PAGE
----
10 Engaging Tips to Boost Meeting Participation

Blog > Tips & Advice

10 Engaging Tips to Boost Meeting Participation

By Andrea Williams | Apr 16, 2019

[This article was originally published by Plan Your Meetings.com]

It’s time for meetings to evolve.

Meetings are a benchmark of how efficient your company is and also how organized your team is under pressure. It’s easy to forget that meetings are an important element of the customer experience (CX), since they’re just, well…boring.

You could have the best website in the world, incredible brand design and a variety of innovative experiences to offer, but these are not the only elements of CX you should be focusing on. If your in-person business meetings do not garner engagement, your customers will be less than impressed. In today’s hyper-competitive market, you absolutely must wow your potential customers if you want to strike a deal or cement a partnership.

As a leader, you must consistently drive effective communication. Meetings must be deliberate and intentional—your organizational rhythm should value purpose over habit and effectiveness over efficiency.” – Chris Fussell
Meetings are a huge contributor to successful communication, but they’re not easy to plan or manage. Consider that following a detailed agenda and starting on time can reduce meeting times up to 80 percent; unfortunately, only 37 percent of U.S. meetings use agendas. Improving your team’s performance in this arena is worth the hassle.


So how do you make good things happen during meetings? How do you streamline the meeting engagement process to ensure customers have a memorable experience?

We’ve prepared a list of tips and tricks to guide you.

1. Do your homework

This one should be obvious. You only have a small window of time available to make your point—don’t waste it. Are you about to share unnecessary information? Will your customers walk away enlightened or ready for a nap?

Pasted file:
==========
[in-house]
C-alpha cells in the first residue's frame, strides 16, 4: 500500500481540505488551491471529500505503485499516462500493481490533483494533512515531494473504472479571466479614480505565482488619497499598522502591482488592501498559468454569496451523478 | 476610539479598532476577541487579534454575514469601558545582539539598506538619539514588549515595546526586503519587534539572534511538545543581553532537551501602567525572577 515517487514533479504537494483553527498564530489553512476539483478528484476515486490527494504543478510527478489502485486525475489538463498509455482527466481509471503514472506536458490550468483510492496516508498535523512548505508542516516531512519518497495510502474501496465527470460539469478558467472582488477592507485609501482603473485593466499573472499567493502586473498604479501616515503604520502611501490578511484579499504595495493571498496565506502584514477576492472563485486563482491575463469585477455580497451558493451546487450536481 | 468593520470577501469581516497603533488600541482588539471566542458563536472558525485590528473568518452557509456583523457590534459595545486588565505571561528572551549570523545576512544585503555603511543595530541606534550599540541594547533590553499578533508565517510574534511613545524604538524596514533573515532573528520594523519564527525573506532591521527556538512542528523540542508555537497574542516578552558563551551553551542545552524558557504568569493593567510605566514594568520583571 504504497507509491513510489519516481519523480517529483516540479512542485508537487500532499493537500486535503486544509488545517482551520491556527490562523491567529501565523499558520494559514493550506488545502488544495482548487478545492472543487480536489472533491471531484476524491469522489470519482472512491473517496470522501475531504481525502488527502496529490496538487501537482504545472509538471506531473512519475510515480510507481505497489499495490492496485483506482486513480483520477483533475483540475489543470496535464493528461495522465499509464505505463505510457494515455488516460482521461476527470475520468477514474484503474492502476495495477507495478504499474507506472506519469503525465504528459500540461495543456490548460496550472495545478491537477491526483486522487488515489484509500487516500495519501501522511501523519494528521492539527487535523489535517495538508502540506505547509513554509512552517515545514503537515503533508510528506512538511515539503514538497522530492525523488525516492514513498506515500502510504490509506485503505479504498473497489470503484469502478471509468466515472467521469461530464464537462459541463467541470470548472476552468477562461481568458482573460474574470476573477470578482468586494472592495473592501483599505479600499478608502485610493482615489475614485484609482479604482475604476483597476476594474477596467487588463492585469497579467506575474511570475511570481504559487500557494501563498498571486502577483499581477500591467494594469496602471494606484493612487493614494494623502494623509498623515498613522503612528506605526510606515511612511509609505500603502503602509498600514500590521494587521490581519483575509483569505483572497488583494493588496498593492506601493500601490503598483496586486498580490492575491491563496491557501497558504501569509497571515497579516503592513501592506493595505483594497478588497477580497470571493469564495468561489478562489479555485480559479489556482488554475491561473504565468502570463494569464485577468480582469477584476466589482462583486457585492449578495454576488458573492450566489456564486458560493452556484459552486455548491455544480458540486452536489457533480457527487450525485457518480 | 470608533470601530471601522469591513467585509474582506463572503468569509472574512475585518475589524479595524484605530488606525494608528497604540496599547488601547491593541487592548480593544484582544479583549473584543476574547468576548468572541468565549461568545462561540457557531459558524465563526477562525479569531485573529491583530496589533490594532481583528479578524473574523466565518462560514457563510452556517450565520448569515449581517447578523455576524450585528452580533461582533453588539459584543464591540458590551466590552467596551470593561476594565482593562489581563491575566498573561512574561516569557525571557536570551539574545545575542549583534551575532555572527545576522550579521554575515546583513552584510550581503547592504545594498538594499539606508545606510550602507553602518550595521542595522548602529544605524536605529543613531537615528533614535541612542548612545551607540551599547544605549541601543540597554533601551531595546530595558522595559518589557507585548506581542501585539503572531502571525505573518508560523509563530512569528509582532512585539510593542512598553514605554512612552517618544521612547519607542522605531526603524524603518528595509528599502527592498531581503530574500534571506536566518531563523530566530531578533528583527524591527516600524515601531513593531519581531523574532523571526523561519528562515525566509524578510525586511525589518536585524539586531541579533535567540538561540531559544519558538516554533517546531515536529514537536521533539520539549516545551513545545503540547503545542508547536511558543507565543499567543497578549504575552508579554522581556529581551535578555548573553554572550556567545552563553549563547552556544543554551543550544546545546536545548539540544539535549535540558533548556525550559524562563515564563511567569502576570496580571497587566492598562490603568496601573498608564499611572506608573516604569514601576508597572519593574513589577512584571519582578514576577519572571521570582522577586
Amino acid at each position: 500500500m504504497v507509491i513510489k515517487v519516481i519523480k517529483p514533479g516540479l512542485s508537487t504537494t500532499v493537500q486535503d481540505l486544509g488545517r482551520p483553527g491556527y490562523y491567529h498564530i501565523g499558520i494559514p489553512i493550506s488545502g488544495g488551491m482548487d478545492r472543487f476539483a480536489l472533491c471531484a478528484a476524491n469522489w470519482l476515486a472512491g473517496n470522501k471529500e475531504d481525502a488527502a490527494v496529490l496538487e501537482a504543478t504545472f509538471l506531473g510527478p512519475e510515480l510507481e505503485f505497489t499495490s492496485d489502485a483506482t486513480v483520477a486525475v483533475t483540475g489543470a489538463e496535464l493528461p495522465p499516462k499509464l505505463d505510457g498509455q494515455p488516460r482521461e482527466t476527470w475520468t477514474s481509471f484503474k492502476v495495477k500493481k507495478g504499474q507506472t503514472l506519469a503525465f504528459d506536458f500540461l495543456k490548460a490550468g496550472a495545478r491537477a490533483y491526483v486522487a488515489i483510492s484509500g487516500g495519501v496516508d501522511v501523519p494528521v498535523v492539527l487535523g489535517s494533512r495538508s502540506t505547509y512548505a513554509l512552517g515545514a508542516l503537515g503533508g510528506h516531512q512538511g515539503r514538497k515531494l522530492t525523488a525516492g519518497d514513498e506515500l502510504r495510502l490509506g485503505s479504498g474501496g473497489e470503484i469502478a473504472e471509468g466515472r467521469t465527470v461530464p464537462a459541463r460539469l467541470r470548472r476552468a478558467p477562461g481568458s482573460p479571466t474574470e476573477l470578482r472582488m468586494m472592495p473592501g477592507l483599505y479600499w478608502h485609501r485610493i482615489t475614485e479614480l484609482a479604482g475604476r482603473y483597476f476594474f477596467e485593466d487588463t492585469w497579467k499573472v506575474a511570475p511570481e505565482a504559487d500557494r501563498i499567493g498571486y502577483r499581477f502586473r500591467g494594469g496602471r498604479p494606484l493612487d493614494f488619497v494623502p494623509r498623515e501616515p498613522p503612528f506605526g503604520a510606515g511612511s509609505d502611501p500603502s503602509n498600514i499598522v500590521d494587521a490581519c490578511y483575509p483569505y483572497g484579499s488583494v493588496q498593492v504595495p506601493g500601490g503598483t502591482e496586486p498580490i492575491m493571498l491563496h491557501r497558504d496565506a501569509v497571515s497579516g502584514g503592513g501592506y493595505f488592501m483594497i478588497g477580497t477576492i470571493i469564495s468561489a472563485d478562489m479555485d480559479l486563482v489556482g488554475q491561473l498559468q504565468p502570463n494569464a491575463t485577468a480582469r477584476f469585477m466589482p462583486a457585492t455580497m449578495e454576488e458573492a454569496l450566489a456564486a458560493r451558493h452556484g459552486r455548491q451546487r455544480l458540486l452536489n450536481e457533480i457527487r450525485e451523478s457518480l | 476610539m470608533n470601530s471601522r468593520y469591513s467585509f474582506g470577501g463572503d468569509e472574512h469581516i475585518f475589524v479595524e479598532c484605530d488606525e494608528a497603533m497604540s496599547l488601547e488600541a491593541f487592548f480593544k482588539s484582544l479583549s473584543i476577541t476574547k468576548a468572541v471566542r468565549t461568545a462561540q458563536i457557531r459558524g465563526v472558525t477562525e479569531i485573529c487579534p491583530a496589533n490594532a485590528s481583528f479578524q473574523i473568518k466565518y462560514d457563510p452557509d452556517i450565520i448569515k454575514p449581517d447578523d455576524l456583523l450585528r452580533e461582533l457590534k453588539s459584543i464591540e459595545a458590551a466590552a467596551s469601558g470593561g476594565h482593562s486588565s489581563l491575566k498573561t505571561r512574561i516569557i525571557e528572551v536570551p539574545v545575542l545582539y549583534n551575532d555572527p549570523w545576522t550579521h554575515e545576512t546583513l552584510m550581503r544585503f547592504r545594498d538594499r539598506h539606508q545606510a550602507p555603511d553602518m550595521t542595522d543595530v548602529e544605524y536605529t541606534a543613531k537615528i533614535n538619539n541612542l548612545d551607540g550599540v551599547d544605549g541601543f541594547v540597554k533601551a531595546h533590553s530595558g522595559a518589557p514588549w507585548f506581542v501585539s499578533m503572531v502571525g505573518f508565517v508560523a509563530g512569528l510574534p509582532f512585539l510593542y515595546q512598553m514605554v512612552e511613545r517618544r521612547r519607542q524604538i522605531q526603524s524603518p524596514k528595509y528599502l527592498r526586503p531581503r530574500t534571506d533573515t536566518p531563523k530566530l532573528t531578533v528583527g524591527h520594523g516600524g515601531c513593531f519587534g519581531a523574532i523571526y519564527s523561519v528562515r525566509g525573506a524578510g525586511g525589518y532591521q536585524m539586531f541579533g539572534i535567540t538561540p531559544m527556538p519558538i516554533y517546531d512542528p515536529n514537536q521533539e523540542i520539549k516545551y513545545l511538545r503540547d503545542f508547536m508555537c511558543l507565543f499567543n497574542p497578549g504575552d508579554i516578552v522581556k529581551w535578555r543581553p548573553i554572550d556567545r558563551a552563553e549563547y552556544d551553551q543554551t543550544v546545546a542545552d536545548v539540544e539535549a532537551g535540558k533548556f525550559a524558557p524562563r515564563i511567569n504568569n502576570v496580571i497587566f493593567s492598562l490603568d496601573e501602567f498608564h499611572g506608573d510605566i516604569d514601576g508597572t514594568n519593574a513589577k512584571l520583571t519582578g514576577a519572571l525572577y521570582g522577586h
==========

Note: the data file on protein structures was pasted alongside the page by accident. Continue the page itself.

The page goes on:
Do all necessary research on the prospect and/or industry beforehand, so that your meeting time can be an asset that validates your clients’ trip to your offices. One recommended exercise for understanding a potential customer’s profile is to complete a SWOT analysis. Yes, just like in your college marketing class.

2. Know your audience

Who are you talking to? What have they achieved and what problems are they having? What are their likes and dislikes? How many times have they met with your department or organization before and what were the results?
This relates to the previous point about doing your homework, but it’s also a separate step because you’re using the information to personalize the experience. If you already know some details about the customer (do they like to golf, their alma mater, major industry conferences they’ve recently attended, etc.) it makes it easier to choose a talking point and make casual conversation transition into business discussion.

3. Sentiment should lead the way

When you’re having a one-on-one conversation with someone and you hit on a touchy subject, you can usually tell right away from their body language. In that moment we generally assess how to continue, maybe steering away from the touchy subject if it’s not important.

You should do exactly the same during a meeting. Successful meeting management is about steering conversations based on real-time sentiment and feedback. Get your attendees involved by using tools like surveys and polls. Pose a question and then discuss the answers, in the moment, to gauge the temperature of the room. Then, use the information you gain to influence the rest of the meeting.

4. Enlist some help but return the favor

Your guest speakers agreed to help by giving their time and sharing their insights. In return, make things as easy for them as possible.

Collect post-meeting feedback and then share this information with your subject matter experts. This should help them fine-tune what trends or topics they touched on and how they can improve the overall experience.

Having a speaker’s bureau is incredibly helpful. It allows you to view which exec or subject-matter expert is most knowledgeable on a particular topic and also helps you identify new speakers and opportunities.